For decades, you've been living in a world whose economy was defined by the ideas of Jude Wanniski. A political writer turned investment advisor (and blogger), Wanniski never ran for president or even for congress. He didn't head up the federal reserve. He never even had his own sound effects machine on CNBC or a chance to sit next to a wild-eyed blonde on Fox. Despite making a lot of economic forecasts, he wasn't actually an economist. In fact for most of his life the thing that made Wanniski somewhat famous was the fact that he had to leave his post as assistant editor of the Wall Street Journal after being caught handing out material for a Republican candidate, which was a violation of the paper's ethics agreement. Clearly, times have changed.
So what did Wanniski do to become a global economic Illuminati? Well, it was Jude Wanniski who picked up a data-free supposition scrawled on a napkin by freshly-minted PhD Arthur Laffer and popularized it as the "Laffer Curve." It was Jude Wanniski who created the term "supply side economics" and outlined the ideas that others would describe using the terms "trickle down" or (before becoming converted) "voodoo economics." Wanniski designed the tax cuts of the first Reagan administration, developed the theory that it was unsafe for the government to have any cash, and tagged tax policy as the cause for poverty in developing nations. Steve Forbes and Jack Kemp, among others, learned their ideas of flat taxes and government reduction from Wanniski.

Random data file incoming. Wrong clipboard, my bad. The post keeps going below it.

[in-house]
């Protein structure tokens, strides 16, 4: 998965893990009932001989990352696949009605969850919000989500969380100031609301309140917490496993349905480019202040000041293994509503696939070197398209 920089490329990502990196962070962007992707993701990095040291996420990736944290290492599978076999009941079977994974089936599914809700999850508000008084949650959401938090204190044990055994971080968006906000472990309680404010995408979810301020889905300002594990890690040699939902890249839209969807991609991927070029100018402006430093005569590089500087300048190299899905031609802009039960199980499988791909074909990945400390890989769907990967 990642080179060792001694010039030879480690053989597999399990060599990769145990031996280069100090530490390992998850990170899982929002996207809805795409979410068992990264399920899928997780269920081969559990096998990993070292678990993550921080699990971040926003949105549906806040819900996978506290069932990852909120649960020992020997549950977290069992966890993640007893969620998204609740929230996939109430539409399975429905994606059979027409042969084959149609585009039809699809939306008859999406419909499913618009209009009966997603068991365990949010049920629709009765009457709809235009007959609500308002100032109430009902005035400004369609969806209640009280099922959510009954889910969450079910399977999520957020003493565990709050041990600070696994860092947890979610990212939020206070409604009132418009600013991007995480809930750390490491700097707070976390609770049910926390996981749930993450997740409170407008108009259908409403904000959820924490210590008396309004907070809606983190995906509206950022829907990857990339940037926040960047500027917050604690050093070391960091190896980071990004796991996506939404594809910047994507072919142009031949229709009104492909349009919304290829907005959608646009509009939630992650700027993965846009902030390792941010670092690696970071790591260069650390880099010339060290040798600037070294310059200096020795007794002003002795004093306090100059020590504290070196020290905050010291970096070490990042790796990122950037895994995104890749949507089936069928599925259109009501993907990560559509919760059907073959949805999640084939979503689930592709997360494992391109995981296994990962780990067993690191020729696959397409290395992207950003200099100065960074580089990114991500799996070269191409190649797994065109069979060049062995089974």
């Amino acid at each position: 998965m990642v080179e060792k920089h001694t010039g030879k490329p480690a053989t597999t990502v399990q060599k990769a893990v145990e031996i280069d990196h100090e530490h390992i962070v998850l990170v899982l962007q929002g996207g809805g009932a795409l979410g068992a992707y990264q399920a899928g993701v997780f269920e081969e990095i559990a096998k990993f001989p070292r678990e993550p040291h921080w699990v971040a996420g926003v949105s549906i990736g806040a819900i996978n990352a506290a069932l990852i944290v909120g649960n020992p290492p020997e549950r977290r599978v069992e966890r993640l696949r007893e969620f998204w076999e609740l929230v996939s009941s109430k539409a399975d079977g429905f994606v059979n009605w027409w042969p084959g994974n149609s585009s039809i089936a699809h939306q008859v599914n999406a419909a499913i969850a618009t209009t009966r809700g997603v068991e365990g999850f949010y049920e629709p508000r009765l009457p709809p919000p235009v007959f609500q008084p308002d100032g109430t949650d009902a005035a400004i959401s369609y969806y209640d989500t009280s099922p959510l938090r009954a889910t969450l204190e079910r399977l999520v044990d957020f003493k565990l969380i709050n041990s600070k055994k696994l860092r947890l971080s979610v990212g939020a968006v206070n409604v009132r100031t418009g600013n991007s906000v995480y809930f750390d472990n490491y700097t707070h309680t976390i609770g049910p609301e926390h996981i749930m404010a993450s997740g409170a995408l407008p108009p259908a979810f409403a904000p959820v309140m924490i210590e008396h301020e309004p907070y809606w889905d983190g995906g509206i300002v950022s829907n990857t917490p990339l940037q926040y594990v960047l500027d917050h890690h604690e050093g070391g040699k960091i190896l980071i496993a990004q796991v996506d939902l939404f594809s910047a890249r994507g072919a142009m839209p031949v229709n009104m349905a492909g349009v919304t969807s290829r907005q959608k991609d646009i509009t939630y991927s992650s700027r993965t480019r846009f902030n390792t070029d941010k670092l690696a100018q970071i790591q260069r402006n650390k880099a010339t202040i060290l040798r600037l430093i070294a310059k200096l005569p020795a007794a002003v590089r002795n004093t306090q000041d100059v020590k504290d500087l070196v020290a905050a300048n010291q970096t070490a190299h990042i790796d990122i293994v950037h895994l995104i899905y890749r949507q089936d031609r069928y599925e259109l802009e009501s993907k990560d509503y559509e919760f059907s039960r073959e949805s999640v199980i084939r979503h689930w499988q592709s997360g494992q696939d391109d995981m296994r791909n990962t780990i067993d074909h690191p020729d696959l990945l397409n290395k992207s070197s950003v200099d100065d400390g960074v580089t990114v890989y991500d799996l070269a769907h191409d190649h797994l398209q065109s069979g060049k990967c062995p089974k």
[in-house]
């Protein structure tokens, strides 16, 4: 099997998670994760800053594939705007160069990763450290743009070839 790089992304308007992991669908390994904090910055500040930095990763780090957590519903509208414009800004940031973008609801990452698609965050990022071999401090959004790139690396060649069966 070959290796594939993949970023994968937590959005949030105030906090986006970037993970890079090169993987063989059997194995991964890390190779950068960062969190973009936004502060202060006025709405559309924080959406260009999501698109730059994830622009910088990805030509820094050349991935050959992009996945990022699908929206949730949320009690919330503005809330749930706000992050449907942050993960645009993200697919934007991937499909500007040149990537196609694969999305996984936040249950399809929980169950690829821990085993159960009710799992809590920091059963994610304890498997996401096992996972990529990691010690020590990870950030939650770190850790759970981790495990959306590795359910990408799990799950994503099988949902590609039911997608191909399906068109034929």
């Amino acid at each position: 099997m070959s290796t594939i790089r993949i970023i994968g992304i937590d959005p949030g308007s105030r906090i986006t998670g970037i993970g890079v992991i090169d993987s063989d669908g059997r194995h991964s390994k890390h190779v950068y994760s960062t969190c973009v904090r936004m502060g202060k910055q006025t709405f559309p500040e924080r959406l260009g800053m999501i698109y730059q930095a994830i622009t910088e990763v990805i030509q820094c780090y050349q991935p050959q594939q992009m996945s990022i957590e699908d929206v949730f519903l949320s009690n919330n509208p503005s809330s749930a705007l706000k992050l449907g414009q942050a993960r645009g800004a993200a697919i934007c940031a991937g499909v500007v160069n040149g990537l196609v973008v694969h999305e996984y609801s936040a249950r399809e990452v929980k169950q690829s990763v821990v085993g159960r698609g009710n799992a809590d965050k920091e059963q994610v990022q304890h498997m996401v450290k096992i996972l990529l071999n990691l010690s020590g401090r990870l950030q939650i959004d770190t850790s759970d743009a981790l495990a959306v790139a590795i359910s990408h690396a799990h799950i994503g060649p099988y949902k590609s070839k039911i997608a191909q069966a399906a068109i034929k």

This world you live in—the one where people insist that lower taxes generate more jobs and revenue, the one where both congressmen and pundits advocate "starving the beast" that is government, the one where keeping taxes on the rich low because they're "job creators" draws knowing nods, the world in which presidents are elected on the theme that government is the problem—it's Wanniski World. The Reagan Revolution ran on those ideas, so does the Tea Party, and so does a big chunk of what's become "mainstream" economics.
And the problem with all that is... Wanniski was no economist.
Let me hasten to add, neither am I. Please feel free to take everything below with not just a grain of salt, but whole oceans worth of the stuff. The thing is, Wanniski was wrong. Not just a little wrong, 180 degrees wrong. There's very good evidence that George H. W. Bush was right when it came to supply-side economics: it was voodoo all along. The Laffer Curve? Laughable. The idea that coddling the wealthy will make things better for everyone? Backwards.